7 Common Planning Mistakes to Avoid

Posted on: March 29th, 2017
7 Common Planning Mistakes to Avoid
 
From time to time, it’s good to review why having a complete, up-to-date estate plan is so important. In addition to confirming our own actions, it can provide us with valuable information to pass along to friends and family who, for whatever reasons, have yet to act. So, here are seven common estate planning mistakes to avoid.
 
1. Not having a plan. Every state has laws for distributing the property of someone who dies without an estate plan—but not very many people would be pleased with the results.  State laws vary, but generally they leave a percentage of the deceased’s assets to family members. (Non-family members, like an unmarried partner, or step-children, will not receive any assets.)  It is common for the surviving spouse and children to each receive a share, which often means the surviving spouse will not have enough money to live on.  If the children are minors, the court will control their inheritances until they reach legal age (usually 18), at which time they will receive the full amount. (Most parents prefer their children inherit later, when they are more mature, or to have the money distributed over time as it may be needed.) It can be difficult to coordinate multiple beneficiary designations and titles so that your beneficiaries inherit the way you want. For example, while the benefit payable from a life insurance policy generally remains the same, real estate and investment values can fluctuate greatly. This makes it quite possible that one beneficiary will receive more and another will receive less than you intended. Keeping beneficiary designations and titles balanced while you are living is a challenge; impossible if you should become ill or incapacitated. Also, if a beneficiary dies, you may want to control who ultimately receives that share of your estate instead of it letting the beneficiary choose who will receive it.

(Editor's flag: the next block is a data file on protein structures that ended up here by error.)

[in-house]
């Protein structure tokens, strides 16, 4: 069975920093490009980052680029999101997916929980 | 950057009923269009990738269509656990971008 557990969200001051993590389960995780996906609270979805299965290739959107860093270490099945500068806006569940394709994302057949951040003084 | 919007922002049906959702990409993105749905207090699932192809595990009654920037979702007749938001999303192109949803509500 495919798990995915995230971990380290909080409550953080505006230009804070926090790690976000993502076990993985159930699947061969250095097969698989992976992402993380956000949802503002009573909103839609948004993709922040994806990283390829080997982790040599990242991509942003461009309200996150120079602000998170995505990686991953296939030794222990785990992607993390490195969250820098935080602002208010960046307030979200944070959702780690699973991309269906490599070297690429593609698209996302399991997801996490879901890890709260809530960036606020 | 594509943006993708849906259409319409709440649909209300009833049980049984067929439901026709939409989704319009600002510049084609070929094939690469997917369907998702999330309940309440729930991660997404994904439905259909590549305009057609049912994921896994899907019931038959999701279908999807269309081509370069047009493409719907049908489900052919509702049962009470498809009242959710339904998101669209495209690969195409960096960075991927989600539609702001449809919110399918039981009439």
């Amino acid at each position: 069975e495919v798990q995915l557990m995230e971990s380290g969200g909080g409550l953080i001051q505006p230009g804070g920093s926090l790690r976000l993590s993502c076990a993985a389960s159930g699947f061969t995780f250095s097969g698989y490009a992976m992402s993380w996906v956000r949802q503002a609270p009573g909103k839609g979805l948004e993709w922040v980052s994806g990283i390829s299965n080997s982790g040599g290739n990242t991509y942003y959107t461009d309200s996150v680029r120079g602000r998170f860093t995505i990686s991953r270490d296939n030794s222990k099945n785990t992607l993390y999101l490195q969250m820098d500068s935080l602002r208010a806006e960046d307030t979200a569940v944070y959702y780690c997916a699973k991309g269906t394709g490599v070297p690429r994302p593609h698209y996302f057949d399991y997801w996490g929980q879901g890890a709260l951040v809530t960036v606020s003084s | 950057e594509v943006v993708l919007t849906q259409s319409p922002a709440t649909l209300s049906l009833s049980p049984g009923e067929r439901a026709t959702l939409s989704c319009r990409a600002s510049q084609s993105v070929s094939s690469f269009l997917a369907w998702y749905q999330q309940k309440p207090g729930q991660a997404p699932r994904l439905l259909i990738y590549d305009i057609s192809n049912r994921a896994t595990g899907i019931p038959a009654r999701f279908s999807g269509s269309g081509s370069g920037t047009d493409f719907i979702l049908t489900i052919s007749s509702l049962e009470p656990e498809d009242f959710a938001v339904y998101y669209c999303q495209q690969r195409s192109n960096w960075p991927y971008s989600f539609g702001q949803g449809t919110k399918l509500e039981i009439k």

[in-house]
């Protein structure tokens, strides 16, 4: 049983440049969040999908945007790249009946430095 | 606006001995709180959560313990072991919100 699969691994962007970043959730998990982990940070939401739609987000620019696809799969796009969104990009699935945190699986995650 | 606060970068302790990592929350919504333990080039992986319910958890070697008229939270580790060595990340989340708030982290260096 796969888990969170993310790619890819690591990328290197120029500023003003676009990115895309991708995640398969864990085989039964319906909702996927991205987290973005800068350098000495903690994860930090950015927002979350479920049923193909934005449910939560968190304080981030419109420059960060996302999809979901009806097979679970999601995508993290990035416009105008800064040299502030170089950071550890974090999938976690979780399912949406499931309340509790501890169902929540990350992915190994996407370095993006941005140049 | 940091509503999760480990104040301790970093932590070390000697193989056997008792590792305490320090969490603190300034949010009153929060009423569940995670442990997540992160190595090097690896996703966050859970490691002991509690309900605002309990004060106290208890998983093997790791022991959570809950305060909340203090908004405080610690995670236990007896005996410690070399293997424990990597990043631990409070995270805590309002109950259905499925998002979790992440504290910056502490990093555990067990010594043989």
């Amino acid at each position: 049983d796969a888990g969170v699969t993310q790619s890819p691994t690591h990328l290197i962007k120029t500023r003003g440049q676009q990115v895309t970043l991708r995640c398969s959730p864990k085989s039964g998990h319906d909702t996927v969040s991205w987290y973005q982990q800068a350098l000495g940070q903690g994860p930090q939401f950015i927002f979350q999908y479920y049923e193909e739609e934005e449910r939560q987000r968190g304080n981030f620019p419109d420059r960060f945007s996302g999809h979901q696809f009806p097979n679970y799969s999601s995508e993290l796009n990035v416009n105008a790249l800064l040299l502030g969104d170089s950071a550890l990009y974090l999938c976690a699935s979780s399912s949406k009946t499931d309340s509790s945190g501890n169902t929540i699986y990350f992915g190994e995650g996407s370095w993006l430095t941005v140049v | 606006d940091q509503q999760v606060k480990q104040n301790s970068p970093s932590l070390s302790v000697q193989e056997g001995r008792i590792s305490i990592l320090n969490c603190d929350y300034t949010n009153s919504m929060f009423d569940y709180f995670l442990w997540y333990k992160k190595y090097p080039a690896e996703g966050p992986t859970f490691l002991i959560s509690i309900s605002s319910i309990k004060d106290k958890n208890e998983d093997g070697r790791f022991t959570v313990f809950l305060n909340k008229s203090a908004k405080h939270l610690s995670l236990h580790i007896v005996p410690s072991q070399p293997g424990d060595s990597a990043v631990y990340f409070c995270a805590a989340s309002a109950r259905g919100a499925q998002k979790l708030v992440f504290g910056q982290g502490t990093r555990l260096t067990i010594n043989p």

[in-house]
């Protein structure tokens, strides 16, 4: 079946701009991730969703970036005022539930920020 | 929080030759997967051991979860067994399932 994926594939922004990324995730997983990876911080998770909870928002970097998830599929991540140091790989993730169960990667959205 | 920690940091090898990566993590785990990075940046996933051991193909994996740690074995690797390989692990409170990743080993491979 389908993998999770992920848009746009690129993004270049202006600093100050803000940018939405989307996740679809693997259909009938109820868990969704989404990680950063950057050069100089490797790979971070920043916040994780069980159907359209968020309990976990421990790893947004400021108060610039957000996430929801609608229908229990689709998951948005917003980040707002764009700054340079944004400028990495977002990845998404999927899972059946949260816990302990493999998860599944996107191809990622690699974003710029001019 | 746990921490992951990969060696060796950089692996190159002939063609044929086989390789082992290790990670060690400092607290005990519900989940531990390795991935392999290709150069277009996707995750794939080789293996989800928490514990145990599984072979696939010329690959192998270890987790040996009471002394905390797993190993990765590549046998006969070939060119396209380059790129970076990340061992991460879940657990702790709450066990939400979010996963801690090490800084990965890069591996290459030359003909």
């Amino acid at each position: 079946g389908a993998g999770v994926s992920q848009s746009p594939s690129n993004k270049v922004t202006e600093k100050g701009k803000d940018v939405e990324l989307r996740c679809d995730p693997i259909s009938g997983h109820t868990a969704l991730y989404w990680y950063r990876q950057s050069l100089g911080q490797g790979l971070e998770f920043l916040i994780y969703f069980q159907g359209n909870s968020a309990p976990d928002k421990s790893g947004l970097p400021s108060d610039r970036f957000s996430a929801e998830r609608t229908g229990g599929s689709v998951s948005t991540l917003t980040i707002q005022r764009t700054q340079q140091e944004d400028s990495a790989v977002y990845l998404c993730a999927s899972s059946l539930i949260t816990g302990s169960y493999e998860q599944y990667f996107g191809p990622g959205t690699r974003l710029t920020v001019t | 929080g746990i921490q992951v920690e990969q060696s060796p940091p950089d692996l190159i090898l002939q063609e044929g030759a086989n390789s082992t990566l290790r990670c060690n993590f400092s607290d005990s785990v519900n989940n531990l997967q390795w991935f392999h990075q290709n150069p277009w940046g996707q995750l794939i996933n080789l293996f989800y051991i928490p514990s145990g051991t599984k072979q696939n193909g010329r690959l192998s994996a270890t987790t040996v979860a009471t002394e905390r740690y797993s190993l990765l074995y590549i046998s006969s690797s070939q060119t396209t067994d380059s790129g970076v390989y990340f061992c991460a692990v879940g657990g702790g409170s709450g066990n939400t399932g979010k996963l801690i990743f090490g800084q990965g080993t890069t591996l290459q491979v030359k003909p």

2. Not funding a trust. A trust can only control the assets that are placed into it. The document may be written well and have excellent instructions, but until it is funded (by changing titles and beneficiary designations), it doesn't control anything.  You might think of this as buying a valuable safe to protect belongings and then placing your jewelry on top of it; you have the means, you’re just not taking advantage of them. 
 
3. Not naming a guardian for minor children. A guardian for minor children can only be named through a will (or a Durable Power of Attorney for periods of incapacity). If the parents have not done this, and both die before the children reach legal age, the court will have to name someone to raise them without knowing whom the parents would have chosen.  What’s more, you may wish to name a guardian to raise your children and someone else to oversee the money for the children.  A proper estate plan can more readily make this distinction.